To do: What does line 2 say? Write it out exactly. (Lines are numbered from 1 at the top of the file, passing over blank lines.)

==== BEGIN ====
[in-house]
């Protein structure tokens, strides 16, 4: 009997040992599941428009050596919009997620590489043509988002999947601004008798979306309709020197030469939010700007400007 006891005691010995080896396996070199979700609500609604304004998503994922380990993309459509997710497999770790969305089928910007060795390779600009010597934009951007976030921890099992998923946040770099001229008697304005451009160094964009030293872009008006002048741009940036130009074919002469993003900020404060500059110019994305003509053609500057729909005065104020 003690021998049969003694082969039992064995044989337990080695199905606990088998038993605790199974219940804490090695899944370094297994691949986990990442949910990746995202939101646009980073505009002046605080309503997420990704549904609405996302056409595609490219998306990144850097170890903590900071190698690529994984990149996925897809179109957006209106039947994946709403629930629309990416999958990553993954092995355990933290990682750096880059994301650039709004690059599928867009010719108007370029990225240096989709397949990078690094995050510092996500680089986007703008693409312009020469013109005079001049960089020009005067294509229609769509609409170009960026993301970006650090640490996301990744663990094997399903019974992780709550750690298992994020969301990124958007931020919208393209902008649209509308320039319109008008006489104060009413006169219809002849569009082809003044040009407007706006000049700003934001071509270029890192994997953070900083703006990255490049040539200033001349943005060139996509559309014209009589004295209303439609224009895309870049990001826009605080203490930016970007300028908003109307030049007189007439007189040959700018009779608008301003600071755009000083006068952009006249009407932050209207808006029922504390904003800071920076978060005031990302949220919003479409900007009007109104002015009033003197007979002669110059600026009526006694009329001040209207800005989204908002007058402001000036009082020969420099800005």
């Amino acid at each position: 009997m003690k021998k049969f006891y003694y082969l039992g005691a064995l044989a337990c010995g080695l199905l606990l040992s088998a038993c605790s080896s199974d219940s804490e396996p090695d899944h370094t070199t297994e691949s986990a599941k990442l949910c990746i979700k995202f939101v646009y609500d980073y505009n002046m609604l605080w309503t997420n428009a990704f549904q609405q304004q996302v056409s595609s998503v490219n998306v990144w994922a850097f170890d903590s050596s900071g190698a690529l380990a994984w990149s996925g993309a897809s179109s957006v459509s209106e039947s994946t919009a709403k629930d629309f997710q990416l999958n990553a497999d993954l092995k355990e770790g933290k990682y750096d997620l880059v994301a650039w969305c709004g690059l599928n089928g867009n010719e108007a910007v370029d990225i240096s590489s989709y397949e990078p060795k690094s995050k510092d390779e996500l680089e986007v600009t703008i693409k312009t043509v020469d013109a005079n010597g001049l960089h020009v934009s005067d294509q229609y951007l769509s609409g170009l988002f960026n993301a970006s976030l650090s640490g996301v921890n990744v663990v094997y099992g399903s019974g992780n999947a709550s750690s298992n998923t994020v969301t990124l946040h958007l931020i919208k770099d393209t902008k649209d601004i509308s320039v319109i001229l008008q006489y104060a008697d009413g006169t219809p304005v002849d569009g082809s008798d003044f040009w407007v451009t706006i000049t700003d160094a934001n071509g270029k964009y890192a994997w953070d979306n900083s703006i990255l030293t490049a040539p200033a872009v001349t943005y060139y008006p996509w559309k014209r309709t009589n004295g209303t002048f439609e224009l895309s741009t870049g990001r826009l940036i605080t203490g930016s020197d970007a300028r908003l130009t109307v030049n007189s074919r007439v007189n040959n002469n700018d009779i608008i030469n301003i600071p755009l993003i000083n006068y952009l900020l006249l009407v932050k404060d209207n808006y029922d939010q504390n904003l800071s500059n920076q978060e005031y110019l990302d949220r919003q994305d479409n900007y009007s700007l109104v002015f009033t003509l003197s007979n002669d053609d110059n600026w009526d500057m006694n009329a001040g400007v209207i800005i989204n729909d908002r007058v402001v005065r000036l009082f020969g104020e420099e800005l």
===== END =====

């Protein structure tokens, strides 16, 4: 009997040992599941428009050596919009997620590489043509988002999947601004008798979306309709020197030469939010700007400007 006891005691010995080896396996070199979700609500609604304004998503994922380990993309459509997710497999770790969305089928910007060795390779600009010597934009951007976030921890099992998923946040770099001229008697304005451009160094964009030293872009008006002048741009940036130009074919002469993003900020404060500059110019994305003509053609500057729909005065104020 003690021998049969003694082969039992064995044989337990080695199905606990088998038993605790199974219940804490090695899944370094297994691949986990990442949910990746995202939101646009980073505009002046605080309503997420990704549904609405996302056409595609490219998306990144850097170890903590900071190698690529994984990149996925897809179109957006209106039947994946709403629930629309990416999958990553993954092995355990933290990682750096880059994301650039709004690059599928867009010719108007370029990225240096989709397949990078690094995050510092996500680089986007703008693409312009020469013109005079001049960089020009005067294509229609769509609409170009960026993301970006650090640490996301990744663990094997399903019974992780709550750690298992994020969301990124958007931020919208393209902008649209509308320039319109008008006489104060009413006169219809002849569009082809003044040009407007706006000049700003934001071509270029890192994997953070900083703006990255490049040539200033001349943005060139996509559309014209009589004295209303439609224009895309870049990001826009605080203490930016970007300028908003109307030049007189007439007189040959700018009779608008301003600071755009000083006068952009006249009407932050209207808006029922504390904003800071920076978060005031990302949220919003479409900007009007109104002015009033003197007979002669110059600026009526006694009329001040209207800005989204908002007058402001000036009082020969420099800005």